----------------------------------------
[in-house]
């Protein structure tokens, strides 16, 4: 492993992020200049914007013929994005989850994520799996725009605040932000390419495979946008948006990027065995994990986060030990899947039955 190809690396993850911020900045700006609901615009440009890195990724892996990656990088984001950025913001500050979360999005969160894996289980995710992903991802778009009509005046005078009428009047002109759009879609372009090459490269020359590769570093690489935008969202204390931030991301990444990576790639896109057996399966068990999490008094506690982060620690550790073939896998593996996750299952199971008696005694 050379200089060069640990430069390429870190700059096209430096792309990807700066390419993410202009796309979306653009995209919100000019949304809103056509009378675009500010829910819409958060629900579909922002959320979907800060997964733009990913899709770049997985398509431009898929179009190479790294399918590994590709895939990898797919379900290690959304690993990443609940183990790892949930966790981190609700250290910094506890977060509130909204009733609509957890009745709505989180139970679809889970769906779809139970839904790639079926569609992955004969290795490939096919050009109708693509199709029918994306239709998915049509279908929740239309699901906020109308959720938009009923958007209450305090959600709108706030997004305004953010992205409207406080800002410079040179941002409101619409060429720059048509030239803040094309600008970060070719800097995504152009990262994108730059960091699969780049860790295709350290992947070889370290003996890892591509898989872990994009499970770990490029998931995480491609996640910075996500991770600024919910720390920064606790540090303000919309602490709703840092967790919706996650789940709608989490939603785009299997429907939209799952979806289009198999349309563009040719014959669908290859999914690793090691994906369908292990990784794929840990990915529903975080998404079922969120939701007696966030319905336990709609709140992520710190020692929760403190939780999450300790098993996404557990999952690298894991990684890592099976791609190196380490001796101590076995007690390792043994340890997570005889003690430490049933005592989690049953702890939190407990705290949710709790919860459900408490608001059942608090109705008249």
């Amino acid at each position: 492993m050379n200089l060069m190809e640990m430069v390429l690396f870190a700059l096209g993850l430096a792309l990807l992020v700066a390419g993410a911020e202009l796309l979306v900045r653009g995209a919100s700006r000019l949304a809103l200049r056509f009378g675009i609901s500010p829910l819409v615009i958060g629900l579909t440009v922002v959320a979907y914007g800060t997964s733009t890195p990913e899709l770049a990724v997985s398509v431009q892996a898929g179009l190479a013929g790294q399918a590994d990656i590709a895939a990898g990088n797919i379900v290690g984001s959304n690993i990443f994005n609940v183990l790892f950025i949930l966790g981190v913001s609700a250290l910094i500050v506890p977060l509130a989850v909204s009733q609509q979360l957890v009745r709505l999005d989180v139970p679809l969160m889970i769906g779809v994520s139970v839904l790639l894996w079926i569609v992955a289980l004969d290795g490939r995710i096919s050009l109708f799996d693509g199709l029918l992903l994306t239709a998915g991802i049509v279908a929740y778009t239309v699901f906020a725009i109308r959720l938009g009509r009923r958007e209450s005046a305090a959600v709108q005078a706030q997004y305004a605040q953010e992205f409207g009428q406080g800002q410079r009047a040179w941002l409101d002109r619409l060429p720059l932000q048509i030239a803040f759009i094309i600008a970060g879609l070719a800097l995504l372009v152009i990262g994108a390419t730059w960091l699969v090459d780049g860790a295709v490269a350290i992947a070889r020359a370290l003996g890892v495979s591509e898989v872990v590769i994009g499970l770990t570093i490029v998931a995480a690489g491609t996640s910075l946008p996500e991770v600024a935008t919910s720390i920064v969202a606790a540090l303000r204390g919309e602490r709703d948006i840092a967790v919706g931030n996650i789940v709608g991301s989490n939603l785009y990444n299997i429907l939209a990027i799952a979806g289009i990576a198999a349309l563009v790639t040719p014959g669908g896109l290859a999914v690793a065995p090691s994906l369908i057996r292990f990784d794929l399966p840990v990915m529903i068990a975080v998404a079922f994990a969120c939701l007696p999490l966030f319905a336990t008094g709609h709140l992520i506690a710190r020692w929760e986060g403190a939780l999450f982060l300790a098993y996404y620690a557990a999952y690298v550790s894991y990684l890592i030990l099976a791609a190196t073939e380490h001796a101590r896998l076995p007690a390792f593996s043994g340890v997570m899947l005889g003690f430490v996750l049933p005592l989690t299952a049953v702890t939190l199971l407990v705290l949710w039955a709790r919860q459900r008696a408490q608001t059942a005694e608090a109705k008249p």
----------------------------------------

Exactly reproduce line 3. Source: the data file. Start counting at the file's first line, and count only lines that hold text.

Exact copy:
């Amino acid at each position: 492993m050379n200089l060069m190809e640990m430069v390429l690396f870190a700059l096209g993850l430096a792309l990807l992020v700066a390419g993410a911020e202009l796309l979306v900045r653009g995209a919100s700006r000019l949304a809103l200049r056509f009378g675009i609901s500010p829910l819409v615009i958060g629900l579909t440009v922002v959320a979907y914007g800060t997964s733009t890195p990913e899709l770049a990724v997985s398509v431009q892996a898929g179009l190479a013929g790294q399918a590994d990656i590709a895939a990898g990088n797919i379900v290690g984001s959304n690993i990443f994005n609940v183990l790892f950025i949930l966790g981190v913001s609700a250290l910094i500050v506890p977060l509130a989850v909204s009733q609509q979360l957890v009745r709505l999005d989180v139970p679809l969160m889970i769906g779809v994520s139970v839904l790639l894996w079926i569609v992955a289980l004969d290795g490939r995710i096919s050009l109708f799996d693509g199709l029918l992903l994306t239709a998915g991802i049509v279908a929740y778009t239309v699901f906020a725009i109308r959720l938009g009509r009923r958007e209450s005046a305090a959600v709108q005078a706030q997004y305004a605040q953010e992205f409207g009428q406080g800002q410079r009047a040179w941002l409101d002109r619409l060429p720059l932000q048509i030239a803040f759009i094309i600008a970060g879609l070719a800097l995504l372009v152009i990262g994108a390419t730059w960091l699969v090459d780049g860790a295709v490269a350290i992947a070889r020359a370290l003996g890892v495979s591509e898989v872990v590769i994009g499970l770990t570093i490029v998931a995480a690489g491609t996640s910075l946008p996500e991770v600024a935008t919910s720390i920064v969202a606790a540090l303000r204390g919309e602490r709703d948006i840092a967790v919706g931030n996650i789940v709608g991301s989490n939603l785009y990444n299997i429907l939209a990027i799952a979806g289009i990576a198999a349309l563009v790639t040719p014959g669908g896109l290859a999914v690793a065995p090691s994906l369908i057996r292990f990784d794929l399966p840990v990915m529903i068990a975080v998404a079922f994990a969120c939701l007696p999490l966030f319905a336990t008094g709609h709140l992520i506690a710190r020692w929760e986060g403190a939780l999450f982060l300790a098993y996404y620690a557990a999952y690298v550790s894991y990684l890592i030990l099976a791609a190196t073939e380490h001796a101590r896998l076995p007690a390792f593996s043994g340890v997570m899947l005889g003690f430490v996750l049933p005592l989690t299952a049953v702890t939190l199971l407990v705290l949710w039955a709790r919860q459900r008696a408490q608001t059942a005694e608090a109705k008249p």